COVID-19 pummeled the smallest of small businesses, according to a new study that views the pandemic’s impact through the lens of bank deposits.
Intuit QuickBooks commissioned an economist to see how the pandemic has affected the finances of small businesses across the country.
The economist, Susan Woodward, looked at the bank deposits of one million businesses, each with typically 10 or fewer employees, from every major sector and industry.
Among her findings are:
- The pandemic’s biggest impact on small business revenue was in April 2020 when revenues fell by 22% nationwide, equivalent to $4.6 billion for that month alone.
- Overall small business revenue was down 28% in Connecticut in April 2020.
- Revenues increased for 61% of industries during the pandemic after a largely sustained recovery since April 2020.
- The top performers over the past year are home improvement and real estate businesses. The annual revenue of mortgage bankers increased by 30% compared to pre-pandemic levels—an average increase of $147,000 per business.
- The recreation industry had some of the hardest hit small businesses. For example, annual revenues at bowling alleys were down 33% by the end of March 2021, an average drop of more than $250,000 per business.
- Small businesses in high density, urban areas—especially in states located on the east and west coasts—experienced a greater financial impact from the pandemic. Areas hit the hardest include New York City, especially Brooklyn, and San Francisco.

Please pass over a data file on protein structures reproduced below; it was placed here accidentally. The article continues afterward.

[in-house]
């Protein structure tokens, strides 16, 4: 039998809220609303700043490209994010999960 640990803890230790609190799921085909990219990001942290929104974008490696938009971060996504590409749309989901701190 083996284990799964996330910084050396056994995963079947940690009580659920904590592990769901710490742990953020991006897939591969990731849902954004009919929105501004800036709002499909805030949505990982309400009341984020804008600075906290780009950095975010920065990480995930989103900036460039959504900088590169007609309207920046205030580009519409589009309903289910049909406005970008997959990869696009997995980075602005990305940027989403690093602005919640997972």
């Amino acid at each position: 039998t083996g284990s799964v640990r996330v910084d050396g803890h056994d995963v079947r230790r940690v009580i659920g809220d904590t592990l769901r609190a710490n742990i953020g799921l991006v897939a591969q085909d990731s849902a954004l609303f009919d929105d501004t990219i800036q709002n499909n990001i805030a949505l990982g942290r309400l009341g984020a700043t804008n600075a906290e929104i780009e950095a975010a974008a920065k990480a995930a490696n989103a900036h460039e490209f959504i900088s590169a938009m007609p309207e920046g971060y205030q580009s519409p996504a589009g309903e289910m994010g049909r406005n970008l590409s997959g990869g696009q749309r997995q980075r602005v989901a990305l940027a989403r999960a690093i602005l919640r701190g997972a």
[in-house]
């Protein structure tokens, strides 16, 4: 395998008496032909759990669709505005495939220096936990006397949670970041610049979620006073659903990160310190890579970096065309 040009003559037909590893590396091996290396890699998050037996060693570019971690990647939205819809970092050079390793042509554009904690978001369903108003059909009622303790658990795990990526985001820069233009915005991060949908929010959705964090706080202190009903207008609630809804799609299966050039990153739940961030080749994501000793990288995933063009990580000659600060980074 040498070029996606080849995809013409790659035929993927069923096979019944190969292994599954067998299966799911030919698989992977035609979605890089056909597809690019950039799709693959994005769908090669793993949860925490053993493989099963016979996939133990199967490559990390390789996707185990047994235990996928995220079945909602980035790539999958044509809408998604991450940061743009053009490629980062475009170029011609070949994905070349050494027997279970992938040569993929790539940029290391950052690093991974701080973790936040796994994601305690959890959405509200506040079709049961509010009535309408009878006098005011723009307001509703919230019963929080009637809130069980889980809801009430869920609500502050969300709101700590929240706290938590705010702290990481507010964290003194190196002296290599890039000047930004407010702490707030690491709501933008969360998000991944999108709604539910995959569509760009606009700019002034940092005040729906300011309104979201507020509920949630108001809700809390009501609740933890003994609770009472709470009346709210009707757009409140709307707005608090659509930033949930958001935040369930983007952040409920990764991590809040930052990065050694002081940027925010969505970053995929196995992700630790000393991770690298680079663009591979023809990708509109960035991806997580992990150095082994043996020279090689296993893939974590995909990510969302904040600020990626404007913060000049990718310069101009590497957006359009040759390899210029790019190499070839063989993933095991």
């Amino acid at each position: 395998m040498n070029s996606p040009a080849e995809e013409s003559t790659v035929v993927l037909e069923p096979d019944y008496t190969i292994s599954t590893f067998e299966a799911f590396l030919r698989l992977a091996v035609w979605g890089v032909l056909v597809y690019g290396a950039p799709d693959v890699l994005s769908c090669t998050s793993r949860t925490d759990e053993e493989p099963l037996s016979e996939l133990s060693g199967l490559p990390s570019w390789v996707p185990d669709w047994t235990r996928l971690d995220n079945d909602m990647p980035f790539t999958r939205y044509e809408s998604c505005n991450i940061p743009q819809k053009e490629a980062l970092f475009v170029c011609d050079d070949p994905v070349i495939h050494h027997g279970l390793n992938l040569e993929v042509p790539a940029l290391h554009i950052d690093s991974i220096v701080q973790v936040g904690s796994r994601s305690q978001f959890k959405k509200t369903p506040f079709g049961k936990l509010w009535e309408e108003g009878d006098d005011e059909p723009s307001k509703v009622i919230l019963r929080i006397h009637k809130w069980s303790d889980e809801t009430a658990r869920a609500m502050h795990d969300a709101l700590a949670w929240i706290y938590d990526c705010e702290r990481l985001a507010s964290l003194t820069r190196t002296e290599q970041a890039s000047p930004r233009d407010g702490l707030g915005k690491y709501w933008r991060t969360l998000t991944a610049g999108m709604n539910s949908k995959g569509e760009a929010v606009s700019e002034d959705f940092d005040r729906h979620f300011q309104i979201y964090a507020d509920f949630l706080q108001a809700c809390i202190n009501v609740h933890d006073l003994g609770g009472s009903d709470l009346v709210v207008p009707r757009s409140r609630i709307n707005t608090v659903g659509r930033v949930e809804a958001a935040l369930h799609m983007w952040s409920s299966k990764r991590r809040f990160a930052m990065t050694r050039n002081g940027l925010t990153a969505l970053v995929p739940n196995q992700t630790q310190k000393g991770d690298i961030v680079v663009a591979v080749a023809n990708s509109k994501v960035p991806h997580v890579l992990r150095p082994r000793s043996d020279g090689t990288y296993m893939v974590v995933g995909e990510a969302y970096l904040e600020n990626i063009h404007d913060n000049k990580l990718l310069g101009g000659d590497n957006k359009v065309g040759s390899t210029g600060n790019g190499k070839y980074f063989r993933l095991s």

The study did found some encouraging news.
“Even some of the worst hit businesses are back to pre-pandemic levels,” the study said.
“For example, by the end of March 2021, the monthly revenues of hair studios were 13% above their pre-pandemic levels.
“This is a huge turnaround from the low point in April 2020 when their monthly revenues were 78% lower than before the pandemic—equivalent to more than $11,000 per business for that month alone.”
The study found that the small businesses that suffered the greatest drop in revenue are oil and gas (down 20%), recreation (down 20%), local transport (19%), movies (15%), hotels and lodging, (12%), education (11%), and museums and attractions (11%).
But some businesses and industries were able to increase revenues during the pandemic.
These included financial and insurance (up 14%), agricultural services (up 11%), fishing and hunting (11%), building and garden materials (10%), utilities (10%), forestry (8%), and crop production (8%).
The study also found that sustained recoveries in every industry started after the pandemic’s low point in April 2020.
“Fast forward to the end of March 2021 and all 10 U.S. sectors were back above the monthly revenue benchmarks they set before the pandemic,” the study said.
It noted that by March 2021, monthly revenue in the construction industry was up by 30%, retail by 22%, and manufacturing 20%.
Despite the revenue gains of many small business sectors, the study said small businesses still need help recovering.
“This is particularly true for recreation, tourism, and entertainment businesses, but also for retailers, bars, and restaurants, among others,” the study noted.
It recommends expanding access to COVID-19 relief funds to more small businesses, guaranteeing government support for the smallest of businesses, and making it easier for small businesses to go digital.
“The goal here is to make small businesses more competitive and less vulnerable to future recessions,” Woodward wrote.
“This could be in partnership with the Small Business Development Center network and the SBA’s Women’s Business Center, for example.”